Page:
Volkswagen Puts U.S. Plans Into Overdrive The newly designed Volkswagen Beetle is the darling of this week's New York International Auto Show. The sleek, more masculine Beetle is not just a new version of an old car; it's part of a new strategy.
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Volkswagen Puts U.S. Plans Into Overdrive

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Volkswagen Puts U.S. Plans Into Overdrive

Volkswagen Puts U.S. Plans Into Overdrive

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The darling of this week's New York International Auto Show seems to be a newly redesigned Volkswagen Beetle. Sleek, more masculine if you please. It's not a version of an old classic car, it's part of new strategy by Volkswagen.

NPR's Sonari Glinton reports from the New York Auto Show.

SONARI GLINTON: The German-based Volkswagen has a long history in the U.S. market - 55 years to be exact. Most of us have a connection to it, you know, Walt Disney and Herbie.

(Soundbite of Movie "The Love Bug")

NARRATOR: It's the story of Herbie, the screen's first four-cylinder star.

GLINTON: It's been a long time since Herbie the lovebug drove his way into the hearts of Americans. It wasn't just the Beetle, remember the microbus? Farfegnugen, anyone? Anyway, there were a lot of cars, but also a lot of problems.

Mr. JOHN BROWNING (CEO, Volkswagen Group of America): The Volkswagen brand went through a period where perhaps you could say it lost its way a little in the U.S. market base.

GLINTON: John Browning is the CEO of the Volkswagen Group of America. Browning is eluding to problems with quality, reliability, marketing and image. Volkswagen can turn the love for Herbie into a dominance of the U.S. market, because Browning says the company hasn't always gotten the American consumer. He says now that's going to change.

Mr. BROWNING: We're really focusing on the U.S. market as an integral part of our global strategy. Now, to achieve that we need to really step up our game in the U.S. market.

GLINTON: Browning says part of stepping up their game means spending money in the U.S., and a lot of it.

Mr. BROWNING: We're making the investment in production, we're making an investment in the products for the U.S. consumer, importantly, investment that was made in the U.S. market even through the depths of the recession.

GLINTON: VW spent more than $5 billion on the new car plant in Chattanooga, Tennessee. The first car, a Passat, rolled off the line this week. That investment in the U.S. is important if Volkswagen wants to be the number one car company in the world.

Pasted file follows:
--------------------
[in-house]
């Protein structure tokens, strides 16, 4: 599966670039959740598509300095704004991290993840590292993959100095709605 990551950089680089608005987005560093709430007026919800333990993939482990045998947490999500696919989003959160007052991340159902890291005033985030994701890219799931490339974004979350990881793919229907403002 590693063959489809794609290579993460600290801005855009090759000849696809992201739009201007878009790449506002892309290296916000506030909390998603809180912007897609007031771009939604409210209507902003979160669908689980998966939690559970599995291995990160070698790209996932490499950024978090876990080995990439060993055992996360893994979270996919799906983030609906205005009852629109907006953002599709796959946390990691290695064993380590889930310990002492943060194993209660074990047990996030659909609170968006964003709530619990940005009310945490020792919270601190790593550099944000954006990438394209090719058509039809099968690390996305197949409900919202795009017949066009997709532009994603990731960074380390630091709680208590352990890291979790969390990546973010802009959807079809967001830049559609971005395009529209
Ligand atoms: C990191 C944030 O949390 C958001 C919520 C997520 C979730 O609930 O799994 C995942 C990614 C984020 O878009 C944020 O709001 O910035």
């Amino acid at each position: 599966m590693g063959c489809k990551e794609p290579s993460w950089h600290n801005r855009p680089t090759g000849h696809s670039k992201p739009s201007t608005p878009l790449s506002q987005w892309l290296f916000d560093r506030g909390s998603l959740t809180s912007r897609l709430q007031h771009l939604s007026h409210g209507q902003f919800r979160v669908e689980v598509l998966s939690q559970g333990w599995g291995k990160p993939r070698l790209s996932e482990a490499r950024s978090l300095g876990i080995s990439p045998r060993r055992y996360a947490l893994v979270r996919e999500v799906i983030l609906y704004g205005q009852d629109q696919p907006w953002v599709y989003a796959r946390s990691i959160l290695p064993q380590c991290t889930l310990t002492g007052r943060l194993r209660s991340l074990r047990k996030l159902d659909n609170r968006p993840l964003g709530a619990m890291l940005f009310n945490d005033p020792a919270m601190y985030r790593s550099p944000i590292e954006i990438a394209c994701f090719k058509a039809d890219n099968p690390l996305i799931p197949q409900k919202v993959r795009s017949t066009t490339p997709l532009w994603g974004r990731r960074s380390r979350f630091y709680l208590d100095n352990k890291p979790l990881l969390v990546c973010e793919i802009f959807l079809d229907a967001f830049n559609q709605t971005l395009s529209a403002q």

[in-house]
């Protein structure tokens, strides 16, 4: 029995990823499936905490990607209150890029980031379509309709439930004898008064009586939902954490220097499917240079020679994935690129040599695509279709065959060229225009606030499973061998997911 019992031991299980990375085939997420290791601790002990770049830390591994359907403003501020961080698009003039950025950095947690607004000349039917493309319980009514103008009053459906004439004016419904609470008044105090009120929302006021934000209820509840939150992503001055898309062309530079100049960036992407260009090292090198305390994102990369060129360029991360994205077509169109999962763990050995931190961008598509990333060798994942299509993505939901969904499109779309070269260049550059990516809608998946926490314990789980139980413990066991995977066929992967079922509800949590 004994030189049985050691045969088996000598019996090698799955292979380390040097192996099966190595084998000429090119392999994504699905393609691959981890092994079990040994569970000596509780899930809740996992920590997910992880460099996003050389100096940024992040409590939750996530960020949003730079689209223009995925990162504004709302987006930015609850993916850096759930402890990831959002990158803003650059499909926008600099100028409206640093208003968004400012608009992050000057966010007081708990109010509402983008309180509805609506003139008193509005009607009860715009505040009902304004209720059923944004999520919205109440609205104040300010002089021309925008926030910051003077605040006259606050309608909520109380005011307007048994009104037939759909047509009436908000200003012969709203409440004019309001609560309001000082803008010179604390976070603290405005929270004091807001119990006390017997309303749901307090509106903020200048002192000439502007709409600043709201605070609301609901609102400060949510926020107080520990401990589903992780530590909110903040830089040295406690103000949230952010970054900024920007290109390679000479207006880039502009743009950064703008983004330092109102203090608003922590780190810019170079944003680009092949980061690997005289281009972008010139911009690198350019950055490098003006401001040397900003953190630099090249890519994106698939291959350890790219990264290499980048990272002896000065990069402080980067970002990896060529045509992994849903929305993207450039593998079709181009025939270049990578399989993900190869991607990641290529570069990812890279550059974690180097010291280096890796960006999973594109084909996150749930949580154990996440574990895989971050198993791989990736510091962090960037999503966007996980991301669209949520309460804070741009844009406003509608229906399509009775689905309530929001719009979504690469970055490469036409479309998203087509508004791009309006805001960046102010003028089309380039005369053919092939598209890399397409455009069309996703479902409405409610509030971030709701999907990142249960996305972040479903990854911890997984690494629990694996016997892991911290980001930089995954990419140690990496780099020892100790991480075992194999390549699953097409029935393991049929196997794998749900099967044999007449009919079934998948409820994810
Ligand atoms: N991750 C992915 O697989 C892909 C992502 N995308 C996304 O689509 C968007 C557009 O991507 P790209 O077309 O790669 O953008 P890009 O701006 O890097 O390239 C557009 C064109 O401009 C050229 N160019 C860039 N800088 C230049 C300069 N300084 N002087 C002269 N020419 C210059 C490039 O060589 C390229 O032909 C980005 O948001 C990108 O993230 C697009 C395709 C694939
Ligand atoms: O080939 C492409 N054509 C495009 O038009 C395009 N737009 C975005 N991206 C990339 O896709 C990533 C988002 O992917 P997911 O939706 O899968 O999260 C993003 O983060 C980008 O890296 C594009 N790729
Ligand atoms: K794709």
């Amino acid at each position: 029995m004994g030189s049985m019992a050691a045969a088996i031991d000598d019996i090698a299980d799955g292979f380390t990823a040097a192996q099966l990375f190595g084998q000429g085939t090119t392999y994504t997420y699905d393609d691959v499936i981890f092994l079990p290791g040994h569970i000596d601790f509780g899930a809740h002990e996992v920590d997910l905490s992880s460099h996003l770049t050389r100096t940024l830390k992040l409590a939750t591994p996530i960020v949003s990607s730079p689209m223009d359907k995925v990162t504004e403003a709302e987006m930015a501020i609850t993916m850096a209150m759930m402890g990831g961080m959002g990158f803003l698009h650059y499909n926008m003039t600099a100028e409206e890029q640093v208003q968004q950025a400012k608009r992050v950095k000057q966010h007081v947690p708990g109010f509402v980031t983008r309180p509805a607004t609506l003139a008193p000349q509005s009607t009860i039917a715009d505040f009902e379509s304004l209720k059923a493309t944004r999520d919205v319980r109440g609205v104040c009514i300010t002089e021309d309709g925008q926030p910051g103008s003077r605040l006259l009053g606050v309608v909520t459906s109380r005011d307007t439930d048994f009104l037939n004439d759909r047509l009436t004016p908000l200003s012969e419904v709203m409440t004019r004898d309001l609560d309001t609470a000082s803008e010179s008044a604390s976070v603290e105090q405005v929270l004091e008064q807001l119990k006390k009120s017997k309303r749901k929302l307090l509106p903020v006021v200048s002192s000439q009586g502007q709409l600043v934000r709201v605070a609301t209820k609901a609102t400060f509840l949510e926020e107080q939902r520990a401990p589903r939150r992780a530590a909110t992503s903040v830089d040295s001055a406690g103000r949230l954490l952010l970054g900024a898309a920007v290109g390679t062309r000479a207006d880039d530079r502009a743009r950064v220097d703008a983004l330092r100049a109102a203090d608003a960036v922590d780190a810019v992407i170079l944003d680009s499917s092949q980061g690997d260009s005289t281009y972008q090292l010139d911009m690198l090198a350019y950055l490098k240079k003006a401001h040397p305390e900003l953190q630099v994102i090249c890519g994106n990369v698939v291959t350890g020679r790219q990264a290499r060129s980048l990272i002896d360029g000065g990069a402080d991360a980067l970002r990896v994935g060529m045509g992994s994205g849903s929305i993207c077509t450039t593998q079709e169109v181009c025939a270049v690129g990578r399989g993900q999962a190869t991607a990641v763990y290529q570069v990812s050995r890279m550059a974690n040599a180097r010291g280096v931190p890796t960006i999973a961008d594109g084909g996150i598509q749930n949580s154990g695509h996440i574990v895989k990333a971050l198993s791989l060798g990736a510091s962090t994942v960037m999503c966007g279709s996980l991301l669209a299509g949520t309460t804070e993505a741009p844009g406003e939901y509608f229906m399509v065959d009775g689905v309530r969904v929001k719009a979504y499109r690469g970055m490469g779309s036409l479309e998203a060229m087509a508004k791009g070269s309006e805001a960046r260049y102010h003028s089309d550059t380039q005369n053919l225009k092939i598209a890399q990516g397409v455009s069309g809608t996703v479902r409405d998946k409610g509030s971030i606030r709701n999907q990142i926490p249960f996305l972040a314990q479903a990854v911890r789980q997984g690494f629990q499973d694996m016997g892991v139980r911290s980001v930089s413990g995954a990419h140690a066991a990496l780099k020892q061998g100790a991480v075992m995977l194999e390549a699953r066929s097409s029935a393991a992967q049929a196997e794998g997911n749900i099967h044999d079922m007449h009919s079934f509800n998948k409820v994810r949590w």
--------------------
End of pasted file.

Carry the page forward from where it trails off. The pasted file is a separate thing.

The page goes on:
Ms. REBECCA LINDLAND (Senior Auto Analyst, Global Insight): Americans don't realize just how enormous this company is.

GLINTON: Rebecca Lindland is an auto analyst.

Ms. LINDLAND: They are so enormous in all the other parts of the world. They're the biggest seller in China. They sell eight - I mean, their factory in Wolfsburg produces 800,000 vehicles a year - one factory.

GLINTON: Lindland says to win the global race with Toyota and GM, Volkswagen has to sell a lot more cars in the U.S. Jessica Caldwell is with the car website She says the company has had some success, especially on the coasts and with young people.

Ms. JESSICA CALDWELL (Senior Analyst, They're definitely targeted at a younger demographic, and I think it serves them well with that demographic, but definitely as their designs have matured, you can say that it's alienated some of those people. So it's not quite quirky enough to work for everyone. It's not quite mainstream enough to work for everyone, so it's kind of a, you know, somewhere in between.

GLINTON: That quirky in between means the company has a hard time getting one of those huge blockbuster cars. Caldwell says the American car market has become more competitive with more global players making serious investments.

Ms. CALDWELL: Well, it's harder to break through and become that one big car like the Ford F-150 or Toyota Camry. I mean, it's more difficult today than it ever has been.

GLINTON: That competitive landscape means Volkswagen will have a harder time reaching its goal of selling a million cars a year in the U.S. in the coming decade. Caldwell says she's skeptical that VW will meet its lofty goal.

Ms. CALDWELL: It comes down to good product, and if you have good products, people will come and they'll buy your brand, but it's something that's gonna take a long time. It just - it can't happen in a few years. You can't grow your sales by 400 percent in five years' time.

GLINTON: VW executives say with higher gas prices and their smaller, cooler cars, they hope the new Herbie will be as loved as say a Toyota Camry.

Sonari Glinton, NPR News, New York.

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